Sunday, October 26, 2008

48 hours in heaven (a.k.a. I LOOOOOVE IQUITOS!!)

Since Iquitos is famous for being the largest city in the world that cannot by reached by road, Elin and I had to leave Lima in a plane. After a short flight over the Amazonian jungle, we dove down to the small airport in Iquitos. I knew that the different regions in Peru (coast, highland, and jungle) were fairly distinct, both in landscape and culture, but I was still taken aback by how totally different it is up here.

Picture above: View from the seaside restaurant, where we had our first taste of the local fish.

For starters, I can (FINALLY!) put away the woolen undershirt I wore religiously in Lima, along with the three longsleeved sweaters I usually wore on top of each other every day. The weather has been just perfect so far – hot, but not in a suffocating way. The second most obvious difference from Lima is the air and the evironment. Iquitos is completely surrounded by beautiful lush forests and though the river is pretty badly contaminated, the air is fresh. The landscape with the small straw huts along the roads, the houses built on stilts in the Belen neighboorhoos (more about that later), the small motocarros filling the streets (there are almost no cars here), and the bountiful open air markets is incredibly charming, and I feel almost giddy with excitement that I get to live and work here for the next six months.
Food picture: Unlike Lima, where fish is usually served with rice, the fish here is usually served with platano, a less sweet type of banana.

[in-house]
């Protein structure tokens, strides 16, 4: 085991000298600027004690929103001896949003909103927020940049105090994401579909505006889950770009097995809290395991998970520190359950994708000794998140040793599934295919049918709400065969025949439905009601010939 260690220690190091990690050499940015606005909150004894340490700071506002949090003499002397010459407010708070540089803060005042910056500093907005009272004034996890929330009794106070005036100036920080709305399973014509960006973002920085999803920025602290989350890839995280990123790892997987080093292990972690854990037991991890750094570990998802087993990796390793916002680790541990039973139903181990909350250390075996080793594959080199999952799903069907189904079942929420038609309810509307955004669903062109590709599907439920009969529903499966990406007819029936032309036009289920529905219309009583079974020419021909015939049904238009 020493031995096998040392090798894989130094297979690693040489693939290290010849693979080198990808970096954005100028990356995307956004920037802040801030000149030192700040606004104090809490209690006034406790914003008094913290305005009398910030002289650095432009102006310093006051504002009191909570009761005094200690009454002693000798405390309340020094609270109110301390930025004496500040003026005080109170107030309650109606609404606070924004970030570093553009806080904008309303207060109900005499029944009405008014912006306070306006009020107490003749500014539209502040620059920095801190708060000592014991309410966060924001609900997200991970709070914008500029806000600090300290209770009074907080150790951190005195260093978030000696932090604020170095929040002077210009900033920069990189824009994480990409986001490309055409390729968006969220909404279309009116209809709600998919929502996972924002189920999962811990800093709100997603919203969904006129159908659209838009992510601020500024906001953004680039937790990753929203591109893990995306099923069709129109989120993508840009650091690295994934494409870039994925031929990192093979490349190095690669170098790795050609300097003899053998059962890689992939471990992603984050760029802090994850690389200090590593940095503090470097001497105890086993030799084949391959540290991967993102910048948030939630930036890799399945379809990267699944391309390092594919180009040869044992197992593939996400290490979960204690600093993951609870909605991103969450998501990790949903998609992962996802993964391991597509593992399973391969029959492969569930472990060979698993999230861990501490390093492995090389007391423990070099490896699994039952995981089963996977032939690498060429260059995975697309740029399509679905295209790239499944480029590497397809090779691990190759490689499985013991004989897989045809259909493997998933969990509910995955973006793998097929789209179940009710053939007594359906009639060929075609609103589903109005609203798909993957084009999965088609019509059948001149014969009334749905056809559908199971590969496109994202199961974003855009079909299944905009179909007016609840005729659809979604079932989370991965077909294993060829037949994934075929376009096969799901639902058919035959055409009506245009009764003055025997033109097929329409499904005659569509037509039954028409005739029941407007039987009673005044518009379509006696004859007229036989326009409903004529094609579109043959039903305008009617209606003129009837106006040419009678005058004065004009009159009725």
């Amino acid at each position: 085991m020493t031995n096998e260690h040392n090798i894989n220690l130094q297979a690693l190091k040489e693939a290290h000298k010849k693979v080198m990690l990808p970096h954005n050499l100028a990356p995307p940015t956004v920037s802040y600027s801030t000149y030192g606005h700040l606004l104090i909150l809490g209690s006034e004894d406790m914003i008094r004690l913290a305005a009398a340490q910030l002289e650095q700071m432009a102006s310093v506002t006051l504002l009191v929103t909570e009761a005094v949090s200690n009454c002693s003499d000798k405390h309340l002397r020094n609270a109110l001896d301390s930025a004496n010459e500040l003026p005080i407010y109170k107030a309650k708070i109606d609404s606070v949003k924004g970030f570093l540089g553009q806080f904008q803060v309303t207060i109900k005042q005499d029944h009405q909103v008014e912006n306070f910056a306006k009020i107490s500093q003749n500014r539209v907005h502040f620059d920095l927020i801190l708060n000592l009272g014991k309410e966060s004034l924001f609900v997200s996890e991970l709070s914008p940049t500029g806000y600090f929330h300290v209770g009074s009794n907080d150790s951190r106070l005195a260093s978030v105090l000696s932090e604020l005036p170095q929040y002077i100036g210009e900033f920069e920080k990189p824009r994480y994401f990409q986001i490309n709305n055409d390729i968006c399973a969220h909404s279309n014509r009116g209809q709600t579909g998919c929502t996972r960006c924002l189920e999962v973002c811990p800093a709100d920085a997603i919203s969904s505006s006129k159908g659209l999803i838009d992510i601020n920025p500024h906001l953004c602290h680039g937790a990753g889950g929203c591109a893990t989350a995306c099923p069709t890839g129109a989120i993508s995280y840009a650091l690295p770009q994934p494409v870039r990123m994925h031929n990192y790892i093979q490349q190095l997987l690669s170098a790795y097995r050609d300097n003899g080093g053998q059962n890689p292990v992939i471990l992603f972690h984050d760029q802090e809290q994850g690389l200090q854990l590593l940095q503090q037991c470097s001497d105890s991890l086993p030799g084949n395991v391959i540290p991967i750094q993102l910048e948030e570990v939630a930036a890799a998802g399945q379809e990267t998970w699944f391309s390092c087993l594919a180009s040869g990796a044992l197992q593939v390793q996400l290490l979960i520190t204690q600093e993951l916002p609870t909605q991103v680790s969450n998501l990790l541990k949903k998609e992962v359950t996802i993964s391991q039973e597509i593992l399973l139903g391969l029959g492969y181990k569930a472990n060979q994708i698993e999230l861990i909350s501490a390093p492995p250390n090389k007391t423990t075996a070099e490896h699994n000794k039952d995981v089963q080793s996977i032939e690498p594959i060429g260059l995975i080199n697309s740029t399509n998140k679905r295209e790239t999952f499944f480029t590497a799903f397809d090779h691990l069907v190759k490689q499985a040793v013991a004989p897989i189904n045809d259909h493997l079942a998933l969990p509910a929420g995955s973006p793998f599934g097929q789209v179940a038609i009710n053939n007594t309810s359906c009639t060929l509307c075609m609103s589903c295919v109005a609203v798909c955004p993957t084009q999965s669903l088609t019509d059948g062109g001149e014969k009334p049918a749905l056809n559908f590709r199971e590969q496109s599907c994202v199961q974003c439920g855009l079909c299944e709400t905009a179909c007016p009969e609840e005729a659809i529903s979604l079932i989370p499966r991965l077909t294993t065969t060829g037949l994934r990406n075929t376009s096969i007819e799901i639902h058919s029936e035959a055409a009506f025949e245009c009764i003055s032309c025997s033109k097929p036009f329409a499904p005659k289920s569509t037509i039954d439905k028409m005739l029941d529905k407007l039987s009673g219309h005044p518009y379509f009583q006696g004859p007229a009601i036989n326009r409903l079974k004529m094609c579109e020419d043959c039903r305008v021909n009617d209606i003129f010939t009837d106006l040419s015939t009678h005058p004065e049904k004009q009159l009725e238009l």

Above: Puri and me at the restaurant.

Our first day was made extra special by Puri—a previous Hald student who works at La Restinga—who spent all of Saturday with us, showing us around town, helping us by some essentials for our apartmant (a fan, water, toilet paper, and other little things), and introduced us to some culinary specialties from la selva (the jungle). She also brought us to this beautiful getaway place, with a small pool, lots of hammocks, and small huts with views over the Belen neighborhood (see picture below). What she didn't tell us, however, was that in one of the small tree huts, there is a cage with a big snake. Having inherited my dad's fear of snakes, I was not exactly thrilled about this. The picture on the right was incidentially taken in the exact moment I discovered the snake... Yes, that is what fear looks like in its purest form. :) Thankfully, I now have half a year to learn to love these creatures...


Dr. Grossman said...

I love Iquitos too! Wonderful place I'll be returning to in a few months.

Where was the "getaway" place you wrote about over Belen? That one is new to me. Another good getaway place is Casa Fitzcaraldo which is on the road to Bella Vista. Very private, nice pool, good food, and free wi-fi.

Tyler said...

The snake-terror picture might be my favorite picture of you yet! :) I'm so glad to hear all is well so far!

Linn said...

hei snuppa,
såå koselig å høre at Iquitos faller i smak;) kjempespennende å se bilder også. neste gang får du legge ut et bildet av deg selv med slangen rundt halsen.hehe. her er alt bra. skal på ball på lørdag, praksis går bra, men har desverre halsbetennelse.
koselig å prate med deg på skype forleden dag. vi får gjøre det igjen snart.
lykke til videre. stor klem;)

Trude Dale said...

En uke i annerledes landet allerede! Hvordan går det? Do you still looooove it?
Hilsen mamma

jens said...

The snake might interest me in particular. What more do you know anout him, or is it a she?

Dad Jens